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Parade of the “Lange Kerls” (Long Guys)

by courtesy of the Berlin Coin Cabinet
on the occasion of its exhibit “Gold Giants”

Frederick William I of Prussia is popularly known as the “Soldier-King”. One objective of his reign was the constitution of a “formidable” army, the other one was “making plus” – both had to be done »cito, cito« (quick, quick). On the other hand, he was a “King of saving” with a frugal personal living and a self-understanding as first servant of the “King in Prussia”.

Representational medal of 100 ducats, 1733. Frederick William I King in Prussia (1713 -1740), medallist Peter Paul Werner (Nuremberg 1689 -1771 Nuremberg), gold, 348.64 g, 87 mm, 12 o'clock. Vienna Coin Cabinet, inv. 86 bß.Representational medal of 100 ducats, 1733. Frederick William I King in Prussia (1713 -1740), medallist Peter Paul Werner (Nuremberg 1689 -1771 Nuremberg), gold, 348.64 g, 87 mm, 12 o'clock. Vienna Coin Cabinet, inv. 86 bß.

Representational medal of 100 ducats, 1733. Frederick William I King in Prussia (1713 -1740), medallist Peter Paul Werner (Nuremberg 1689 -1771 Nuremberg), gold, 348.64 g, 87 mm, 12 o'clock. Vienna Coin Cabinet, inv. 86 bß.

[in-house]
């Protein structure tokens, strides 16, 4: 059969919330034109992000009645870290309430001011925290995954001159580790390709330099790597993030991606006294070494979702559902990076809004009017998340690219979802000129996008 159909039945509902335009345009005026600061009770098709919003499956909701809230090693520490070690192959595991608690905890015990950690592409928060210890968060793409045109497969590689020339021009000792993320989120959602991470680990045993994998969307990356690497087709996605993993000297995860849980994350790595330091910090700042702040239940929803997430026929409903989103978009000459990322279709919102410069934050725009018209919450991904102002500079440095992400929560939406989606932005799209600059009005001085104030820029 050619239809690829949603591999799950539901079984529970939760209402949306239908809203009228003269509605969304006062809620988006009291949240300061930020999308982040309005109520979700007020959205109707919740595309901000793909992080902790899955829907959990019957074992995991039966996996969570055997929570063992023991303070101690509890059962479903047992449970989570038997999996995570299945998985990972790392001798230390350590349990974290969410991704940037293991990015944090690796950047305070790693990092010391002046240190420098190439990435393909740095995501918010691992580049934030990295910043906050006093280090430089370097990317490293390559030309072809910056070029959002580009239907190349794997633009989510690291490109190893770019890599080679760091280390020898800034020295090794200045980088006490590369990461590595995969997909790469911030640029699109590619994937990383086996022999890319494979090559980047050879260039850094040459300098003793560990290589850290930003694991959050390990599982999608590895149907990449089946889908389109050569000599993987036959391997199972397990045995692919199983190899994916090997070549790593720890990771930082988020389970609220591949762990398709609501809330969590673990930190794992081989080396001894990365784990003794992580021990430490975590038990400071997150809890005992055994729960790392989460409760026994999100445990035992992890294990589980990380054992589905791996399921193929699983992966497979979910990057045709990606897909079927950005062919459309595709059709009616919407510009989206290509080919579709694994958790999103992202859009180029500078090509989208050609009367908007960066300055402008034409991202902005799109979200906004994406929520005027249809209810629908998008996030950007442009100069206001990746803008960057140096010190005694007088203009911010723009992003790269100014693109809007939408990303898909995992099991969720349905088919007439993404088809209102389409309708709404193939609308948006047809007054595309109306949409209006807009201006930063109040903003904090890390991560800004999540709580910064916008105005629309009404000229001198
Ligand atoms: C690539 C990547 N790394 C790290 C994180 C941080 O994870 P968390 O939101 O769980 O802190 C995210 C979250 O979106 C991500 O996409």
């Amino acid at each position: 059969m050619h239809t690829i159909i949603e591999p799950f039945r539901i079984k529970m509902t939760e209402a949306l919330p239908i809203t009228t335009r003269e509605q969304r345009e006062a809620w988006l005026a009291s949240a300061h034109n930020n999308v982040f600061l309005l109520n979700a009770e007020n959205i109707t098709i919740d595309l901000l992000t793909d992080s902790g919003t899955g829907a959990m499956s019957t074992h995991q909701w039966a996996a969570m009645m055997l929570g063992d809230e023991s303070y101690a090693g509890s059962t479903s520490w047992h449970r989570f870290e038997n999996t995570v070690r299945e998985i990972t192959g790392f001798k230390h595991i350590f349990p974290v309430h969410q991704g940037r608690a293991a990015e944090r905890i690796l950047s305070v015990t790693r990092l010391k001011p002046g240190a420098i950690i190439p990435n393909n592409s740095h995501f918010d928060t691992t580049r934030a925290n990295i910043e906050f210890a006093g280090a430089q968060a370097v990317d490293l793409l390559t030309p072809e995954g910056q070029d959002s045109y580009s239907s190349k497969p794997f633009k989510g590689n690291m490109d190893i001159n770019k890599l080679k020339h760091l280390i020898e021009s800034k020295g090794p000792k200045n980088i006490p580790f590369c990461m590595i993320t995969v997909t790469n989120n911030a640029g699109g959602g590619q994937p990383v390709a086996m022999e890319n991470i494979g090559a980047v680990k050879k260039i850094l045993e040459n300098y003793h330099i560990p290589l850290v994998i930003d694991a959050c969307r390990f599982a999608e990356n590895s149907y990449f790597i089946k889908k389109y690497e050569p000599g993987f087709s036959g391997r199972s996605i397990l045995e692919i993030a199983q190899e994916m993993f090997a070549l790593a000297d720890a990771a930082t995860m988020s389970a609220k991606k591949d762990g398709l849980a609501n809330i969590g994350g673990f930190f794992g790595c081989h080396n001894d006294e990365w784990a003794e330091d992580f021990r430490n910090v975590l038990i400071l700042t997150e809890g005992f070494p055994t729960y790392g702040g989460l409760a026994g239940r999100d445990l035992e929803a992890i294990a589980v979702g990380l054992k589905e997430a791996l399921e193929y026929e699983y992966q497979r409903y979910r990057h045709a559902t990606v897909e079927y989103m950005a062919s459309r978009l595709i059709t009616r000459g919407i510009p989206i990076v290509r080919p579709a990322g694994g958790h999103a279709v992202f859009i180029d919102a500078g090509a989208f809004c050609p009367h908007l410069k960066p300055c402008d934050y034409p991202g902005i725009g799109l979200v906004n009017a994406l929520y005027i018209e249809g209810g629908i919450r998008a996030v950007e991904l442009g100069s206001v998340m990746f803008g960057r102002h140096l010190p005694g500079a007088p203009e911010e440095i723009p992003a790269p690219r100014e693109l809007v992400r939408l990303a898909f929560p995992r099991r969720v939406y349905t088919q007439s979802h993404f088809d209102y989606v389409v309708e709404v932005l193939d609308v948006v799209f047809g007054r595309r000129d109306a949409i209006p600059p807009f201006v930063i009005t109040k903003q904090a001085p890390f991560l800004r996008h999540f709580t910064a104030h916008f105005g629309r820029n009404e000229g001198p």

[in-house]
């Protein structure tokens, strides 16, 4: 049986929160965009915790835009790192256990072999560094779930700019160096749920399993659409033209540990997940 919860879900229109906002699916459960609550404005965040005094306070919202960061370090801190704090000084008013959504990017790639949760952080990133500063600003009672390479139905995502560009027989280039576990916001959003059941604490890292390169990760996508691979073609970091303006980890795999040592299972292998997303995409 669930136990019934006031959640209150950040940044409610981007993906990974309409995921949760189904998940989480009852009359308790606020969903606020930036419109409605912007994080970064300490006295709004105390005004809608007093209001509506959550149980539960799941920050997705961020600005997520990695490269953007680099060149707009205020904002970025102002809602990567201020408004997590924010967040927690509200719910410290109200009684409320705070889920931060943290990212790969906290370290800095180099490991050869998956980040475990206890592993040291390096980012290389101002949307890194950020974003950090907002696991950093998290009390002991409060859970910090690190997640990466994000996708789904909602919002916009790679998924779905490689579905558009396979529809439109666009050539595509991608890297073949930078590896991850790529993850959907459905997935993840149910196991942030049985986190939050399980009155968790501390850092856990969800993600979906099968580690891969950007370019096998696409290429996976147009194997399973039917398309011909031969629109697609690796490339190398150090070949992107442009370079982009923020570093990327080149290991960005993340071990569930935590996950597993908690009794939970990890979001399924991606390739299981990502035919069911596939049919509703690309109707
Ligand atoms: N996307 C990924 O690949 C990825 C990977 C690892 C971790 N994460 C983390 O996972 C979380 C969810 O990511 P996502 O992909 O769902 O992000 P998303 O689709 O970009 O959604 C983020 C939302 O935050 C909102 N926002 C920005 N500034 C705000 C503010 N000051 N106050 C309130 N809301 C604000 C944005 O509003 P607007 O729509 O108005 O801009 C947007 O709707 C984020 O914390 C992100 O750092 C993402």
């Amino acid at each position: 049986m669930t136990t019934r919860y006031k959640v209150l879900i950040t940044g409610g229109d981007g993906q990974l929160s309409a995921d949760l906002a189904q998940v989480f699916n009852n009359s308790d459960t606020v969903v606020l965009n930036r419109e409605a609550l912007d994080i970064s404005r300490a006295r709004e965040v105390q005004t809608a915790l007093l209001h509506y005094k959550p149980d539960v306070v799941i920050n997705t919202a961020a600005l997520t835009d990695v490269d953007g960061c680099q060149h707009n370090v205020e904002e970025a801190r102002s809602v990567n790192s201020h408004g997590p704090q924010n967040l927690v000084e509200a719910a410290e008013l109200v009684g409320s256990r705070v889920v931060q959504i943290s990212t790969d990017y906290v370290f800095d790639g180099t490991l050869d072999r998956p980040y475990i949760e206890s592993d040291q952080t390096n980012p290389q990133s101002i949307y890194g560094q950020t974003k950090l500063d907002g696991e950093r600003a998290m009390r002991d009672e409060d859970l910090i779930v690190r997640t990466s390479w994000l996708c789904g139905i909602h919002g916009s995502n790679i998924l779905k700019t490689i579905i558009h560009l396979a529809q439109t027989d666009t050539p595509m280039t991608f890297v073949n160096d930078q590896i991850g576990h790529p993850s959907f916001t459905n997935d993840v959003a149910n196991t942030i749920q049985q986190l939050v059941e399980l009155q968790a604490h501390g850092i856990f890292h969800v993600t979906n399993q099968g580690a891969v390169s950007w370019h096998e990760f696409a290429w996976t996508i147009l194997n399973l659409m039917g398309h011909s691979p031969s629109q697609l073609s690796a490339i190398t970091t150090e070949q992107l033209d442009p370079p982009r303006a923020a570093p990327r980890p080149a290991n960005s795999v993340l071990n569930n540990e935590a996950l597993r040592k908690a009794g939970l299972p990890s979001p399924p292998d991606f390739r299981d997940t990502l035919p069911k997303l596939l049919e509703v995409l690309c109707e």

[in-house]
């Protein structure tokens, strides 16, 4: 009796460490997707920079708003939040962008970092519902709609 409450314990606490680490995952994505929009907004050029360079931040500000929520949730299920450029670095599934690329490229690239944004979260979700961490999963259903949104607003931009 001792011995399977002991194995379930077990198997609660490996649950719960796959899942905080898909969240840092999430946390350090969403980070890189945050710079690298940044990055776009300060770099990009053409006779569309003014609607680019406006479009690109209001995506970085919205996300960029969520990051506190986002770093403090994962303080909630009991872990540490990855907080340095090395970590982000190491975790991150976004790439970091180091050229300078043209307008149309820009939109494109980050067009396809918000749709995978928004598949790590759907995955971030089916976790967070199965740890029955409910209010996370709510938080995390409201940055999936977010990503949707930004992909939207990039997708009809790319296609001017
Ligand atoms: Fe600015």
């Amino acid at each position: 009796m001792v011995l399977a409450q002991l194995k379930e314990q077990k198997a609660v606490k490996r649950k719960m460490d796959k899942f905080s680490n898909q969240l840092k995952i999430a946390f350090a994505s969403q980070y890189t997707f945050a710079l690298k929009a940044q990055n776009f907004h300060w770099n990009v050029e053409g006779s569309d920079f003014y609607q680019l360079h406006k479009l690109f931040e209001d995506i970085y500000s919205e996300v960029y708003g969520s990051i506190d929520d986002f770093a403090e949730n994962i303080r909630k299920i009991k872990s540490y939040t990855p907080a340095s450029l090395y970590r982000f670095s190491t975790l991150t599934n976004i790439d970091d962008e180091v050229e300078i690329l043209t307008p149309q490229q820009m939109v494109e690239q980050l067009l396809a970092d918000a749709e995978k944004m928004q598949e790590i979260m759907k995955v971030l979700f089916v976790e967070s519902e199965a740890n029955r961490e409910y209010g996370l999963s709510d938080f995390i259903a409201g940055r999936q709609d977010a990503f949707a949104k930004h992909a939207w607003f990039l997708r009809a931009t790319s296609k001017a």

His fondness of particularly huge soldiers, the “Lange Kerls” (Long Guys), was often sneered at but he tested his drill book and military innovations on this guard of giants stationed in Potsdam before applying it to the army as a whole. He himself was one of the most peace-loving Prussian regents. His son and successor Frederick II on his part utilized the Prussian army, shaped by his father and soon feared in Europe because of its perfection, immediately after his government takeover to seize Silesia.

The Soldier-King annually conducted big parades on the Tempelhofer Feld in Berlin to canvass his troops’ qualification. In celebration of the parades of 1719, 1728 and 1733 medals were produced that reflect the King’s love of big things: they range amongst the biggest struck medals ever produced. The King being economical only few examples were manufactured which were all made of silver – this one is the only one made of gold and, at the same time, one of the biggest gold pieces of Brandenburg-Prussia. Slightly heavier are just the two medals on the occasion of the victory over Austria in 1866 and France in 1871, respectively.

This gold giant can be viewed in the exhibit of the Berlin Coin Cabinet bearing the same title. For more information click here.

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